Queer cheer at rainbow carnival in Kolkata

This photograph captures a boisterously happy moment from the ‘Kolkata Rainbow Carnival 2018’. A woman exults in joy as she picks up another woman in her arms, quite clearly heavier than herself. The second woman is also all laughter and pumps her fist in the air at the success of her friend. A crowd of people around the two women also laughs and cheers, as a number of photographers mill around to capture the moment. The woman doing the lifting is dressed in a ‘kurta’, has short cropped hair and tops in her ears. The woman being lifted is dressed in a colourful saree and ‘bindi’. The carnival was organized by the West Bengal Forum for Gender and Sexual Minority Rights on February 18, 2018 at Triangular Park in South Kolkata. Photo credit: Nazia Khan

Insight, Clickhappy! Mar '18
Nazia Khan was busy shooting moods and moments at the recent ‘Kolkata Rainbow Carnival 2018’. The fair was organized by the West Bengal Forum for Gender and Sexual Minority Rights on February 18, 2018 at Triangular Park in South Kolkata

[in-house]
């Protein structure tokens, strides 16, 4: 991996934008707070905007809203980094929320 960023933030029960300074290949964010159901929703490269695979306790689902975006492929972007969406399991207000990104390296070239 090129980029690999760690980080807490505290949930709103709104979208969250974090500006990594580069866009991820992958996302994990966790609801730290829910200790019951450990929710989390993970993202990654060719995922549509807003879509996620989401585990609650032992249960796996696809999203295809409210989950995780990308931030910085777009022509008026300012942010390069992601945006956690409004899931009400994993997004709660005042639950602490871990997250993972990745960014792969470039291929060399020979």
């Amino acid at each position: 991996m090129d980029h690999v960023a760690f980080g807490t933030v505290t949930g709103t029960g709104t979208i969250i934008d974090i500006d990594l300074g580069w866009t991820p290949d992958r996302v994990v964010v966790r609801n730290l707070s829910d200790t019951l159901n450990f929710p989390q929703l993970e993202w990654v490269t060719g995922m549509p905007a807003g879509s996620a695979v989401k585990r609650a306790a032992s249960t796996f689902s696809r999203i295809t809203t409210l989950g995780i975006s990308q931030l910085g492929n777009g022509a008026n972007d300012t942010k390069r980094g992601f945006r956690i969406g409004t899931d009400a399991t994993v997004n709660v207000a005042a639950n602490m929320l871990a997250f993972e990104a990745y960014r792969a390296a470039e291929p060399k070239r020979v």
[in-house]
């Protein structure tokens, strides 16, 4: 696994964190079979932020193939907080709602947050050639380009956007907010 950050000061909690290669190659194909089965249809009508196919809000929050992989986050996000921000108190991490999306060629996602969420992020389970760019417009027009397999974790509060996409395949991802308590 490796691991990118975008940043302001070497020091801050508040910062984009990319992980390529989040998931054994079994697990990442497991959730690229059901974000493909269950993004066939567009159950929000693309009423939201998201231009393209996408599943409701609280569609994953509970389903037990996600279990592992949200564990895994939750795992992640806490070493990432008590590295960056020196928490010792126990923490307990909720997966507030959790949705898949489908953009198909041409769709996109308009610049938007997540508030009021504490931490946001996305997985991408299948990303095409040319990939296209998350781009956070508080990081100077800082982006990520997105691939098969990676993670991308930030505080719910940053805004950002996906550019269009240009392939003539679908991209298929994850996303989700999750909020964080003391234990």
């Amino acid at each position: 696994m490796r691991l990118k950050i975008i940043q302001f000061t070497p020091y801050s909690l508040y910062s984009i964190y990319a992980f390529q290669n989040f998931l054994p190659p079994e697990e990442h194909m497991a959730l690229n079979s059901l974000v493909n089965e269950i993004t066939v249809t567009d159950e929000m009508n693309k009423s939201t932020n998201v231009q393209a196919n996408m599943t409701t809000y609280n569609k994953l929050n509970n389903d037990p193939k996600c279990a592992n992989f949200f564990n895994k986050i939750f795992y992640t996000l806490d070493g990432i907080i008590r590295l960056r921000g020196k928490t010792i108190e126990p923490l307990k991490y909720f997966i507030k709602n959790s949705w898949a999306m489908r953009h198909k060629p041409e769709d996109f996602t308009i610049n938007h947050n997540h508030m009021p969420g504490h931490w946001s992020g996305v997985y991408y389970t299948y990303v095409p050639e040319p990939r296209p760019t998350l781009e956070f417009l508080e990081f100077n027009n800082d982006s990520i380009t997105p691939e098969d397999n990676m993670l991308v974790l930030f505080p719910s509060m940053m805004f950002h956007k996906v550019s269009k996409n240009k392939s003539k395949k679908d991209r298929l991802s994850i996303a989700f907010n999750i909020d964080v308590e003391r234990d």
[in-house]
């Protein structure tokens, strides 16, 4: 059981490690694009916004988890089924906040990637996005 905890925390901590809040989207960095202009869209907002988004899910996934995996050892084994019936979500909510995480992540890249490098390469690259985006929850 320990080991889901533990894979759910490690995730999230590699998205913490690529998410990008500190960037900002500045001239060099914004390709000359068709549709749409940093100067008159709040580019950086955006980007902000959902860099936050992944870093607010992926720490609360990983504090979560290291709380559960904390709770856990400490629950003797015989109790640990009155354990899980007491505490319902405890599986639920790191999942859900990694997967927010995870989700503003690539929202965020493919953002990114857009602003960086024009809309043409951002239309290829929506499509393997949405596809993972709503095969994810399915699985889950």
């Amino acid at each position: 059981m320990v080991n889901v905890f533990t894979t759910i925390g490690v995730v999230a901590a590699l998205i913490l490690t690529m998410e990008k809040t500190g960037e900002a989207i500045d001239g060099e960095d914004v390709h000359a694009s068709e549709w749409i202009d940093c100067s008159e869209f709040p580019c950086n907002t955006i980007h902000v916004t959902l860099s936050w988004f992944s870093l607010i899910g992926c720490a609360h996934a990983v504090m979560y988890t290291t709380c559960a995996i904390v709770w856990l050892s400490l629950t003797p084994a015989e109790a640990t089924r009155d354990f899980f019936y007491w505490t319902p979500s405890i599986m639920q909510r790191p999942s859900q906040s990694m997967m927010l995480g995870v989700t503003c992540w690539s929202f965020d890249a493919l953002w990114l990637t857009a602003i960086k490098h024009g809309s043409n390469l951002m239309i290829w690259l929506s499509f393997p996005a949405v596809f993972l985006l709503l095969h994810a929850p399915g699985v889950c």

We met while others raised a hollow toast,
to lonesomeness and petty nothings.
We left unheard, silently in giggles.
You and me know what it is like to be anonymous.
Invisible in white clouds and dark mazes,
unlovable and unsung.
While others raised a hollow toast, we met.

She read it to her love and asked,
will you be my lover?
For the rest of my life, the other one whispered.
And they hugged each other for some more time.

This might sound like a fairy tale. But hey, what’s life without one or two mushy love stories!